, Volume 46, Issue 2, pp 115–119 | Cite as

The distribution pattern of rhesus and Assamese monkeys in Nepal

  • Kazuo Wada
Original Article


Surveys of the distribution and some ecological characteristics of rhesus monkeys (Macaca mulatta) and Assamese monkeys (M. assamensis) in Nepal were conducted during 234 days in 1976, 1978, and 1984. Rhesus monkeys dominated in the tropical, subtropical, and temperate forests below 3,000 m a.s.l. all over Nepal. Assamese monkeys were patchily distributed along rivers in the tropical and subtropical areas. Both species principally utilized forests parapatrically. The mean troop size of rhesus monkeys (29.5) was significantly larger than that of Assamese monkeys (19.1). Discontinuous distribution of Assamese monkeys probably appeared as a result of the expansion of rhesus monkey distribution in the mid- and late-Pleistocene. Because of small distribution areas and small numbers of monkeys, urgent conservation policy must be pursued.


Rhesus monkey Assamese monkey Distribution pattern Parapatry Nepal 



Survey activity was financed by the MEXT grants for scientific research in 1976, 1977 and 1984. In Nepal, I am deeply obliged to the generous help and advice of S. B. Malla, former director of the Department of Medicinal Plants, Ministry of Forest, Nepal; K. R. Rajbhandari; and the staff of the same department. J. P. Lama Sherpa, Lopsan, and many friends in Nepal kindly arranged comfortable camping throughout the entire trek. H. Tabata, former associate professor of the Center for Ecological Research of Kyoto University; K. Tsuchiya, associate professor of Ryukoku University; and Y. Konno, assistant professor of Department of Agro-Environmental Science, Faculty of Husbandry, Obihiro University of Agriculture and Veterinary Medicine, identified monkey food samples and performed co-operative studies with me in the field. M. K. Chalise, Natural History Society of Nepal, provided me much information in Nepal. Y. Kawamoto encouraged and advised me in the discussion of monkey distribution. N. Nakagawa of Kobe City College of Nursing, H. Ogawa of Chukyo University and two anonymous reviewers made careful revisions of my manuscript. To all these people, I express my sincere thanks.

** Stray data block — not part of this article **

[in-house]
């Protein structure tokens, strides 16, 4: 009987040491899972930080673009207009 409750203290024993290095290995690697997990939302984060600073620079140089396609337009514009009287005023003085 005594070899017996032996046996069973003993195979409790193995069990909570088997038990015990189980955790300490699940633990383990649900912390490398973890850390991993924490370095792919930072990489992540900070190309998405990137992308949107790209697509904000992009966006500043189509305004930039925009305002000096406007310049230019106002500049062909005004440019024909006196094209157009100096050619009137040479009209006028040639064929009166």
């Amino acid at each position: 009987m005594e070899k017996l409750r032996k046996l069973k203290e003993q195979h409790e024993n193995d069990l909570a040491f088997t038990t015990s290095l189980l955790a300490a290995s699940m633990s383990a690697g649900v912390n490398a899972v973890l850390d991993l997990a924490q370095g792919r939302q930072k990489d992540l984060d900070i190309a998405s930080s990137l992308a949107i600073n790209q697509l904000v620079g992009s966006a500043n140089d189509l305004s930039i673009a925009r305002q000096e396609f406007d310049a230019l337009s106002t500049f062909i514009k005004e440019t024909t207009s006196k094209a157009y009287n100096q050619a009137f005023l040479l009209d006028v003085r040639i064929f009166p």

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Copyright information

© Japan Monkey Centre and Springer-Verlag 2004

Authors and Affiliations

  1. 1.Department of BiologyNorth-West UniversityChina
  2. 2.InuyamaJapan

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